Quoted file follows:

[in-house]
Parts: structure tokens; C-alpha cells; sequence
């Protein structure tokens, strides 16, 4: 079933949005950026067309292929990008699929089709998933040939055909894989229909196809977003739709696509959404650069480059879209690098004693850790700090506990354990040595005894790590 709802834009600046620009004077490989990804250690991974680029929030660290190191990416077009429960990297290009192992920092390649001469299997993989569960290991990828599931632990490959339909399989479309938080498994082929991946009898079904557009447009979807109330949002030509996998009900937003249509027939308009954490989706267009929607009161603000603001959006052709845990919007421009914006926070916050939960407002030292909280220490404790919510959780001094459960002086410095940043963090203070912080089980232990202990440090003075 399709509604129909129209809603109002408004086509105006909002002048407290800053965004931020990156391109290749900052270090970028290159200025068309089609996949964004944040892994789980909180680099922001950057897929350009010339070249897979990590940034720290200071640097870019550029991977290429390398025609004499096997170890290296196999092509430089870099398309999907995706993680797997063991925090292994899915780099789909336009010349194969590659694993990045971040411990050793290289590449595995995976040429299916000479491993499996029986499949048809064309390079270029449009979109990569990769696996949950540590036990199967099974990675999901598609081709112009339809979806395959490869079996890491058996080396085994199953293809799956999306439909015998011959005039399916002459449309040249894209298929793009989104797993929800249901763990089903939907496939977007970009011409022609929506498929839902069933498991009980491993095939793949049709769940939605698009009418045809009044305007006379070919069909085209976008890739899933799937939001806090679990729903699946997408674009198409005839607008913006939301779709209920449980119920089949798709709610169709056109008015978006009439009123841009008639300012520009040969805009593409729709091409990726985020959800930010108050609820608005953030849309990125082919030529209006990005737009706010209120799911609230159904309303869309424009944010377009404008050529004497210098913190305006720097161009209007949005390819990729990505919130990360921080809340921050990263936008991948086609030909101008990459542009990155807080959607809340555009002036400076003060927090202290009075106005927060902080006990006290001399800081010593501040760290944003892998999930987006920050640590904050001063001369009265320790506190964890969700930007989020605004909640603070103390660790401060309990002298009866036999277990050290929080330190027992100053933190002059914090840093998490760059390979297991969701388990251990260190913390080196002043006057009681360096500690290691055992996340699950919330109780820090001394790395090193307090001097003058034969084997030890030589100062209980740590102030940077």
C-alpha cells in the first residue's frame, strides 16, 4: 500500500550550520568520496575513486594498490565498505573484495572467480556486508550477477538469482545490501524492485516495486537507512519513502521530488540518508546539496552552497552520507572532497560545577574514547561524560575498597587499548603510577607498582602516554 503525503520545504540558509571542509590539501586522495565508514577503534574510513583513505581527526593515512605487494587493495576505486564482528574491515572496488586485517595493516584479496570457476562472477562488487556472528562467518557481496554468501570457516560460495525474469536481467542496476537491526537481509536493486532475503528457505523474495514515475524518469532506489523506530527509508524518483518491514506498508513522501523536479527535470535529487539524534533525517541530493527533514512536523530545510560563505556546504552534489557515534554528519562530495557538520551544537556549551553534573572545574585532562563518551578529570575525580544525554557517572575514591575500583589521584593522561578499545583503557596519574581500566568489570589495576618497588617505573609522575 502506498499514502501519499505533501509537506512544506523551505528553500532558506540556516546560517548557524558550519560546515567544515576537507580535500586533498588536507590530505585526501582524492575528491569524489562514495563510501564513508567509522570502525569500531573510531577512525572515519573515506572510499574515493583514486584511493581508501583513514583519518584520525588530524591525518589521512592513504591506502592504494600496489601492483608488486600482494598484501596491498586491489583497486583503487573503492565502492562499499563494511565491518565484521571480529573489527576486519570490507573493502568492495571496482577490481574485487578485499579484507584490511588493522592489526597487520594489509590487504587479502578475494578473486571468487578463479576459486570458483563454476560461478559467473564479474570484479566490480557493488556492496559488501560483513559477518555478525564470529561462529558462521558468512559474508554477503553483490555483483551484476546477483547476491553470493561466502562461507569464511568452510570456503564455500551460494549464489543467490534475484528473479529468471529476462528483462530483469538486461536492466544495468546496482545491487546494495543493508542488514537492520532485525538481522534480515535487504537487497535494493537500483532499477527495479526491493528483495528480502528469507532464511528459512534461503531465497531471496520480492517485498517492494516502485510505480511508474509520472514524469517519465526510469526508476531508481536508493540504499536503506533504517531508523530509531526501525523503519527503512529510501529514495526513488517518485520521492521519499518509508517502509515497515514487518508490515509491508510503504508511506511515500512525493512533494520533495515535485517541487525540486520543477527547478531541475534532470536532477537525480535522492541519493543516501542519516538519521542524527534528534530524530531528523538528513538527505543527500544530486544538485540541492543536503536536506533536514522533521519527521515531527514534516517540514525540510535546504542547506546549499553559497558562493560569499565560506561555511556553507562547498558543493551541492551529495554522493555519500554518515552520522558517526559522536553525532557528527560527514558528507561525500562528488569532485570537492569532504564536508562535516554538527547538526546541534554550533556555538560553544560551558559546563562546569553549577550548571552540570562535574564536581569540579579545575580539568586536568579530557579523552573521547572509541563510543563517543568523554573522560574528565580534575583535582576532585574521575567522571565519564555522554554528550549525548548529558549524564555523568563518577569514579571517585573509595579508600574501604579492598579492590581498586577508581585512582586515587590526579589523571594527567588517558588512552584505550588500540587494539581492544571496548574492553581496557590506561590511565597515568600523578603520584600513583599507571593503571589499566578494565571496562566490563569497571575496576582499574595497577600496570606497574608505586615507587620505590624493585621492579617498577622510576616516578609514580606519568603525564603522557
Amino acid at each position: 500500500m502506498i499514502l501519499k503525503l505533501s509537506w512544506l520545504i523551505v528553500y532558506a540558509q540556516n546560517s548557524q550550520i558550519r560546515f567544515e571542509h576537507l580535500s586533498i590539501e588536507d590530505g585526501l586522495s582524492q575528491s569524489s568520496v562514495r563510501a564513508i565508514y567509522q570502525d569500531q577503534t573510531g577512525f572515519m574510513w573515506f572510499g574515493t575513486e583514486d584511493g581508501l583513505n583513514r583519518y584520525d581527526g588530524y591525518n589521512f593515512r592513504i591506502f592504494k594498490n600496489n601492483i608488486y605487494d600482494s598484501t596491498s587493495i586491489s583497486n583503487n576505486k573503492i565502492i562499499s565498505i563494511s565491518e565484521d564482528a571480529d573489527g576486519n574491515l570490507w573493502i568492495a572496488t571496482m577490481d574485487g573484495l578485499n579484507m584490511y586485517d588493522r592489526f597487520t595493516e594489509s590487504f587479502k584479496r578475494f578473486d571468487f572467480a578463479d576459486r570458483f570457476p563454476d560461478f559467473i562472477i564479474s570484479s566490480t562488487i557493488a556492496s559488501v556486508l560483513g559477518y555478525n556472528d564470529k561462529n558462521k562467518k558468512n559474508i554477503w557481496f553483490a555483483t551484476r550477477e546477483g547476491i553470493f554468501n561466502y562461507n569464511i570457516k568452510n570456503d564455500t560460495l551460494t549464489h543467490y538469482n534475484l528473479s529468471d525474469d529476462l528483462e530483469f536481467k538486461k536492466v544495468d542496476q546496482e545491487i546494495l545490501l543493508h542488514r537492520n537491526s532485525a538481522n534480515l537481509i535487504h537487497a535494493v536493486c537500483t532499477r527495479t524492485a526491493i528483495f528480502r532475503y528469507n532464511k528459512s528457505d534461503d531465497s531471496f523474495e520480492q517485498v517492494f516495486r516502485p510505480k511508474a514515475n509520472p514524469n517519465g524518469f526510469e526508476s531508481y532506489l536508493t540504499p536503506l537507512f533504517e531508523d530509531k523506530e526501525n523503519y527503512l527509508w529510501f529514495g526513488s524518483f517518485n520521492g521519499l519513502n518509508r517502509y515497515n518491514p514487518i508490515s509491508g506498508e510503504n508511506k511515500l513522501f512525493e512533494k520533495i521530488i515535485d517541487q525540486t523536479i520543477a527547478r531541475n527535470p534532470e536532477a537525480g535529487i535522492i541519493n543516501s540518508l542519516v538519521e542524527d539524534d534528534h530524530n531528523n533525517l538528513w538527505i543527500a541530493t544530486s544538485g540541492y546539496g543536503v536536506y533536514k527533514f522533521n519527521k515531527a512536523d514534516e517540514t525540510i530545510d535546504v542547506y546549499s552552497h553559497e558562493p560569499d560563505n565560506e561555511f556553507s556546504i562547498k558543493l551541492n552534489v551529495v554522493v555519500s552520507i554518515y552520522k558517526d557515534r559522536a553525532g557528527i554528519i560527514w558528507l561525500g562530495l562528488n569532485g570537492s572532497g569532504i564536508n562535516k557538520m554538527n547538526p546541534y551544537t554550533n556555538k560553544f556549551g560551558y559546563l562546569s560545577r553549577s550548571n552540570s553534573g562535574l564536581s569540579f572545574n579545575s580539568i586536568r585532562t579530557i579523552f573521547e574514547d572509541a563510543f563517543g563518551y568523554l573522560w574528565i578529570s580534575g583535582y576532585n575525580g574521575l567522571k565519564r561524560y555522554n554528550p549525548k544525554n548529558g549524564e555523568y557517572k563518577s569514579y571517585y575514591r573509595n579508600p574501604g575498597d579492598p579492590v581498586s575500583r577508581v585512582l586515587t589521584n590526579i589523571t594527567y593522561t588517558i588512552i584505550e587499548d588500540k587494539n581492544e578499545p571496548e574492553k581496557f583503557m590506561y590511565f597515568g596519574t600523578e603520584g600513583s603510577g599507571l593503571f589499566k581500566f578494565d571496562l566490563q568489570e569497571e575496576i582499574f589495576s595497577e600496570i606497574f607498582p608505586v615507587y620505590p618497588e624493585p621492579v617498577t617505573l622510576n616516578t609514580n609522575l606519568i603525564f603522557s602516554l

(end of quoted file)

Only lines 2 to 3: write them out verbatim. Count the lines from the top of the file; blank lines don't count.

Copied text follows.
Parts: structure tokens; C-alpha cells; sequence
């Protein structure tokens, strides 16, 4: 079933949005950026067309292929990008699929089709998933040939055909894989229909196809977003739709696509959404650069480059879209690098004693850790700090506990354990040595005894790590 709802834009600046620009004077490989990804250690991974680029929030660290190191990416077009429960990297290009192992920092390649001469299997993989569960290991990828599931632990490959339909399989479309938080498994082929991946009898079904557009447009979807109330949002030509996998009900937003249509027939308009954490989706267009929607009161603000603001959006052709845990919007421009914006926070916050939960407002030292909280220490404790919510959780001094459960002086410095940043963090203070912080089980232990202990440090003075 399709509604129909129209809603109002408004086509105006909002002048407290800053965004931020990156391109290749900052270090970028290159200025068309089609996949964004944040892994789980909180680099922001950057897929350009010339070249897979990590940034720290200071640097870019550029991977290429390398025609004499096997170890290296196999092509430089870099398309999907995706993680797997063991925090292994899915780099789909336009010349194969590659694993990045971040411990050793290289590449595995995976040429299916000479491993499996029986499949048809064309390079270029449009979109990569990769696996949950540590036990199967099974990675999901598609081709112009339809979806395959490869079996890491058996080396085994199953293809799956999306439909015998011959005039399916002459449309040249894209298929793009989104797993929800249901763990089903939907496939977007970009011409022609929506498929839902069933498991009980491993095939793949049709769940939605698009009418045809009044305007006379070919069909085209976008890739899933799937939001806090679990729903699946997408674009198409005839607008913006939301779709209920449980119920089949798709709610169709056109008015978006009439009123841009008639300012520009040969805009593409729709091409990726985020959800930010108050609820608005953030849309990125082919030529209006990005737009706010209120799911609230159904309303869309424009944010377009404008050529004497210098913190305006720097161009209007949005390819990729990505919130990360921080809340921050990263936008991948086609030909101008990459542009990155807080959607809340555009002036400076003060927090202290009075106005927060902080006990006290001399800081010593501040760290944003892998999930987006920050640590904050001063001369009265320790506190964890969700930007989020605004909640603070103390660790401060309990002298009866036999277990050290929080330190027992100053933190002059914090840093998490760059390979297991969701388990251990260190913390080196002043006057009681360096500690290691055992996340699950919330109780820090001394790395090193307090001097003058034969084997030890030589100062209980740590102030940077």